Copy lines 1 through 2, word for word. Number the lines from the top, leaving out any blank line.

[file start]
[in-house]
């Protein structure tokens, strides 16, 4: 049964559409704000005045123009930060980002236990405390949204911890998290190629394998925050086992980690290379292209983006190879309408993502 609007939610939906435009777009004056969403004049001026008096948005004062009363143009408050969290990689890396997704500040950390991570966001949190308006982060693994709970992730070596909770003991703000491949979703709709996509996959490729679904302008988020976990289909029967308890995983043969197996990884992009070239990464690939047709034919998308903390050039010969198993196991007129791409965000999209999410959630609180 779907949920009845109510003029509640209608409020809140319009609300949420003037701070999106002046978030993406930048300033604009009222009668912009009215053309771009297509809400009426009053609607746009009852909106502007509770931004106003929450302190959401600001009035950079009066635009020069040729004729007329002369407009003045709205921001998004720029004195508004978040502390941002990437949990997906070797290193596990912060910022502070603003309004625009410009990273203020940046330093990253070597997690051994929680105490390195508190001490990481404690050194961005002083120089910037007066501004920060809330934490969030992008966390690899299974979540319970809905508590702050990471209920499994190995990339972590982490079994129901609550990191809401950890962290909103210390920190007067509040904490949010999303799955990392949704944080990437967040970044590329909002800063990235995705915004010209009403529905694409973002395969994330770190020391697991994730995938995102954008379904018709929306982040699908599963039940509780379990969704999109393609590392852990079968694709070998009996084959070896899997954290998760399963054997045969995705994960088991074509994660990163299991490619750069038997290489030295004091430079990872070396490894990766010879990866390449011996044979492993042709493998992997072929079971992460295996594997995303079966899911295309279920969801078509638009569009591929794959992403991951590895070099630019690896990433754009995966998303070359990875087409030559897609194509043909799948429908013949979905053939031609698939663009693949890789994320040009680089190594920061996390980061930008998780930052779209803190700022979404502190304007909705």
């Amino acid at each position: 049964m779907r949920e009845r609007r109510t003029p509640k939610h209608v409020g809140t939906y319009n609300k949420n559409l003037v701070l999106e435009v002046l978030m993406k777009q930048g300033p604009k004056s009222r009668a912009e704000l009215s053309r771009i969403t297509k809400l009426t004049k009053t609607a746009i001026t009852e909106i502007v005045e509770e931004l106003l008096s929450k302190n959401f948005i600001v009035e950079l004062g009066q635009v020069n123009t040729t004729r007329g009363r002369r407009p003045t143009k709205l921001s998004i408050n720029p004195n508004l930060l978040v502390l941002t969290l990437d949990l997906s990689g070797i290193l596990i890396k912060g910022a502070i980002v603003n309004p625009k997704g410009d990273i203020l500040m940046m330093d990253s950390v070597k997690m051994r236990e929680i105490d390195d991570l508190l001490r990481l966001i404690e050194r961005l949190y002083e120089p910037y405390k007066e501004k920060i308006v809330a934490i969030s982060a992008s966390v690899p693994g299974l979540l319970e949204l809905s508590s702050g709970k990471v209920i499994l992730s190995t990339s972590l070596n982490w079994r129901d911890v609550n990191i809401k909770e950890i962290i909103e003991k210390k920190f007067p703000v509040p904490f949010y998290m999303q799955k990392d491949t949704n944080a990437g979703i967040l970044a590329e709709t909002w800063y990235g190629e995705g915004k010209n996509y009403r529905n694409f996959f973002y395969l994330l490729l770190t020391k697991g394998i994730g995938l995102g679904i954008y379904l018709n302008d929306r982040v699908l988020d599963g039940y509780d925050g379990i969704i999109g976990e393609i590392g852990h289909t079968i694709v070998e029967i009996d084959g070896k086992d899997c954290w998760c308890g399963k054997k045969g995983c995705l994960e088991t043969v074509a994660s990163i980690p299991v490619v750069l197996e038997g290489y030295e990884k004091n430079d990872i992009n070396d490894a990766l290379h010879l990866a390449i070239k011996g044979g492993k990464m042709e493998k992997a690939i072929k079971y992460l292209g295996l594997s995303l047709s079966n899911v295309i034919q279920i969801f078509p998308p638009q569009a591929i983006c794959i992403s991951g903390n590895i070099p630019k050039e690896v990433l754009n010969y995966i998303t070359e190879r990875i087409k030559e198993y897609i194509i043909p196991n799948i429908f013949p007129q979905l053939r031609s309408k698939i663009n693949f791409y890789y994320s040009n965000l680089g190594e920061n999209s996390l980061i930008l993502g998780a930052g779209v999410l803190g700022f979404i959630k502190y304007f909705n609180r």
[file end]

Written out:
[in-house]
């Protein structure tokens, strides 16, 4: 049964559409704000005045123009930060980002236990405390949204911890998290190629394998925050086992980690290379292209983006190879309408993502 609007939610939906435009777009004056969403004049001026008096948005004062009363143009408050969290990689890396997704500040950390991570966001949190308006982060693994709970992730070596909770003991703000491949979703709709996509996959490729679904302008988020976990289909029967308890995983043969197996990884992009070239990464690939047709034919998308903390050039010969198993196991007129791409965000999209999410959630609180 779907949920009845109510003029509640209608409020809140319009609300949420003037701070999106002046978030993406930048300033604009009222009668912009009215053309771009297509809400009426009053609607746009009852909106502007509770931004106003929450302190959401600001009035950079009066635009020069040729004729007329002369407009003045709205921001998004720029004195508004978040502390941002990437949990997906070797290193596990912060910022502070603003309004625009410009990273203020940046330093990253070597997690051994929680105490390195508190001490990481404690050194961005002083120089910037007066501004920060809330934490969030992008966390690899299974979540319970809905508590702050990471209920499994190995990339972590982490079994129901609550990191809401950890962290909103210390920190007067509040904490949010999303799955990392949704944080990437967040970044590329909002800063990235995705915004010209009403529905694409973002395969994330770190020391697991994730995938995102954008379904018709929306982040699908599963039940509780379990969704999109393609590392852990079968694709070998009996084959070896899997954290998760399963054997045969995705994960088991074509994660990163299991490619750069038997290489030295004091430079990872070396490894990766010879990866390449011996044979492993042709493998992997072929079971992460295996594997995303079966899911295309279920969801078509638009569009591929794959992403991951590895070099630019690896990433754009995966998303070359990875087409030559897609194509043909799948429908013949979905053939031609698939663009693949890789994320040009680089190594920061996390980061930008998780930052779209803190700022979404502190304007909705």